For Starters, They’re Dark

Based on this relatively small sampling, what can be said in general about whole-bean, non-espresso-format coffees from the Pacific Northwest?

For starters, the common generalization regarding roast style, that the Pacific Northwest roasts coffees darker than the East Coast, appears to be, well, true. The average Agtron (M-Basic, whole bean) reading for whole bean coffees from the Seattle-area roasters we sampled was 37, or dark. From Oregon and Portland, 38 or dark. The equivalent figure for whole-bean coffees reviewed in our recent New York article was 49, or what would commonly be considered a medium roast. (Explanatory aside: The smaller the Agtron number, the darker the degree of roast. Agtron readings are generated by a specialized spectrophotometer designed to read the “color” of roasted coffee. Measured on the M-Basic “Gourmet” Agtron scale, the lightest specialty whole bean coffee sold is probably about 70, the darkest about 24.)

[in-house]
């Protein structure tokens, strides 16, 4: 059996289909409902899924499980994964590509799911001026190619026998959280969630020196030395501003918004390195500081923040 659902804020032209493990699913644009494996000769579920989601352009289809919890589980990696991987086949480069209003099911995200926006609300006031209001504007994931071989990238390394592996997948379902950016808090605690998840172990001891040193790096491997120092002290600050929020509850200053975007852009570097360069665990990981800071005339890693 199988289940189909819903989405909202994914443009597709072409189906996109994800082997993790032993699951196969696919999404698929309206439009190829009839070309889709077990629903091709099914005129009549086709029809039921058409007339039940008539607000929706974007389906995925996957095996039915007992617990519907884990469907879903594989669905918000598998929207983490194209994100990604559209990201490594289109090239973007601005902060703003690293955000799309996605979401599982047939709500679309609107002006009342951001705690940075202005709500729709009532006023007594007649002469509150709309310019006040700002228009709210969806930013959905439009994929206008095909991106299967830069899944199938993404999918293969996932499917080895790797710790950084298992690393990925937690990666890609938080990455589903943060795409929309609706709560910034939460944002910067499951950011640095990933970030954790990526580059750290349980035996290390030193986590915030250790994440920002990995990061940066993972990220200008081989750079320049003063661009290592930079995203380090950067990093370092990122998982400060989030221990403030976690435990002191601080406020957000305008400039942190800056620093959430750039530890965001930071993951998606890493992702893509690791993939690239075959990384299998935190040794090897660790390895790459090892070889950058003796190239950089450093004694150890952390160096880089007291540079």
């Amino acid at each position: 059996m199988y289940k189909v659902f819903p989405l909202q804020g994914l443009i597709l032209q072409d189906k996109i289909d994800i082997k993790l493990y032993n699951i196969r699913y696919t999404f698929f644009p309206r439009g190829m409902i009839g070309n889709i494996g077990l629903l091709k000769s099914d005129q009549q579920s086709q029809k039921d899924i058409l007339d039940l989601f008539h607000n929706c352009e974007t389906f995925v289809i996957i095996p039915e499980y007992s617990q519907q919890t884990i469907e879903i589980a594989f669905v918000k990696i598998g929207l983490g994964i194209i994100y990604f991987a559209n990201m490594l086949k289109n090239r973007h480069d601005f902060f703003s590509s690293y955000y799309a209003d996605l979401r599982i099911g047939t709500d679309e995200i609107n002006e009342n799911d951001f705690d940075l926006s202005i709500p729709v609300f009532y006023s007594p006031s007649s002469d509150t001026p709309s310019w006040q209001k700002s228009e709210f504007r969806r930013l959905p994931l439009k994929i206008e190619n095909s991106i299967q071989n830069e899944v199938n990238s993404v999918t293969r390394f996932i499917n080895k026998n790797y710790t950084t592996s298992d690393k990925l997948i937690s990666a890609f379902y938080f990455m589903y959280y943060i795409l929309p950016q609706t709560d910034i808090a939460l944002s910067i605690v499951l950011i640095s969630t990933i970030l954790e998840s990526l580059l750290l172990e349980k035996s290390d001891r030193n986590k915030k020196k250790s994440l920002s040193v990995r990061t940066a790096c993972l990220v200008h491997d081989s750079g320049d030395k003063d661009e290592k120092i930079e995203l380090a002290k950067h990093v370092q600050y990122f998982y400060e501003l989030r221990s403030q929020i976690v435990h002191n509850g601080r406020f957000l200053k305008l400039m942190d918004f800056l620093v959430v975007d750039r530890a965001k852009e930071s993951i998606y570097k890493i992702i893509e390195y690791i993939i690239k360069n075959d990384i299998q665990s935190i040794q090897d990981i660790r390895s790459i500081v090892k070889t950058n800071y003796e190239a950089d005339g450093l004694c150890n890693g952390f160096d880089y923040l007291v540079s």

Note that there was not one unqualified medium roast among these forty-five Pacific Northwest offerings. Apparently those coffee drinkers who crave bracingly acidy, old-fashioned medium roast coffees a la Dunkin’ Donuts or Green Mountain need to move East or resort to mail order.

Although all of these Pacific Northwest coffees were roasted to various degrees and qualifications of dark, I felt that, by and large, they were impressive dark roasts, achieved with skill and tact. Only three or four were the kind of terminally charred ultra dark roasts that taste like licking a board from a burned building after the fire fighters have gone home.